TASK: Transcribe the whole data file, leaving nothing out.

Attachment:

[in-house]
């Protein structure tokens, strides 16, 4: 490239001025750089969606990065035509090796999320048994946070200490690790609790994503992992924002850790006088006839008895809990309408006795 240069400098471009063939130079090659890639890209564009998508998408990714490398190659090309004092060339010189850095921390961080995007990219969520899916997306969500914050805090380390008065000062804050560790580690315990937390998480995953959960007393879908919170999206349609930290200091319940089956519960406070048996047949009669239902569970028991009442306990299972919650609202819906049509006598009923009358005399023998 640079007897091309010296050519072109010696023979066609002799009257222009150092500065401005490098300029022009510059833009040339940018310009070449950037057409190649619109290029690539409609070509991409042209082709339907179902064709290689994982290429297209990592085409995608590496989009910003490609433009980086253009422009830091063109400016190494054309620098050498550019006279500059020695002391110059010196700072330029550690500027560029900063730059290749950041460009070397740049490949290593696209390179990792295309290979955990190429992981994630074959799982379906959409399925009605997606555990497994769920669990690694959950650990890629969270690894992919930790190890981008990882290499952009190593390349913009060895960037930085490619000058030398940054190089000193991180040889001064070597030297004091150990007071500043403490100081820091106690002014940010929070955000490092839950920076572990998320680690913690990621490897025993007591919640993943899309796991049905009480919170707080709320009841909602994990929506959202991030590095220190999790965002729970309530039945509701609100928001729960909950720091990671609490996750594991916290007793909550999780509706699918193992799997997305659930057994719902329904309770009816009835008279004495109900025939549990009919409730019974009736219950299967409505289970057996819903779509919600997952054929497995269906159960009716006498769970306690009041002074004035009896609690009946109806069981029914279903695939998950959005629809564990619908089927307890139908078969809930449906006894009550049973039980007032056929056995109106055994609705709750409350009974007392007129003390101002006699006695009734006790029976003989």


[in-house]
């Protein structure tokens, strides 16, 4: 490239001025750089969606990065035509090796999320048994946070200490690790609790994503992992924002850790006088006839008895809990309408006795 240069400098471009063939130079090659890639890209564009998508998408990714490398190659090309004092060339010189850095921390961080995007990219969520899916997306969500914050805090380390008065000062804050560790580690315990937390998480995953959960007393879908919170999206349609930290200091319940089956519960406070048996047949009669239902569970028991009442306990299972919650609202819906049509006598009923009358005399023998 640079007897091309010296050519072109010696023979066609002799009257222009150092500065401005490098300029022009510059833009040339940018310009070449950037057409190649619109290029690539409609070509991409042209082709339907179902064709290689994982290429297209990592085409995608590496989009910003490609433009980086253009422009830091063109400016190494054309620098050498550019006279500059020695002391110059010196700072330029550690500027560029900063730059290749950041460009070397740049490949290593696209390179990792295309290979955990190429992981994630074959799982379906959409399925009605997606555990497994769920669990690694959950650990890629969270690894992919930790190890981008990882290499952009190593390349913009060895960037930085490619000058030398940054190089000193991180040889001064070597030297004091150990007071500043403490100081820091106690002014940010929070955000490092839950920076572990998320680690913690990621490897025993007591919640993943899309796991049905009480919170707080709320009841909602994990929506959202991030590095220190999790965002729970309530039945509701609100928001729960909950720091990671609490996750594991916290007793909550999780509706699918193992799997997305659930057994719902329904309770009816009835008279004495109900025939549990009919409730019974009736219950299967409505289970057996819903779509919600997952054929497995269906159960009716006498769970306690009041002074004035009896609690009946109806069981029914279903695939998950959005629809564990619908089927307890139908078969809930449906006894009550049973039980007032056929056995109106055994609705709750409350009974007392007129003390101002006699006695009734006790029976003989």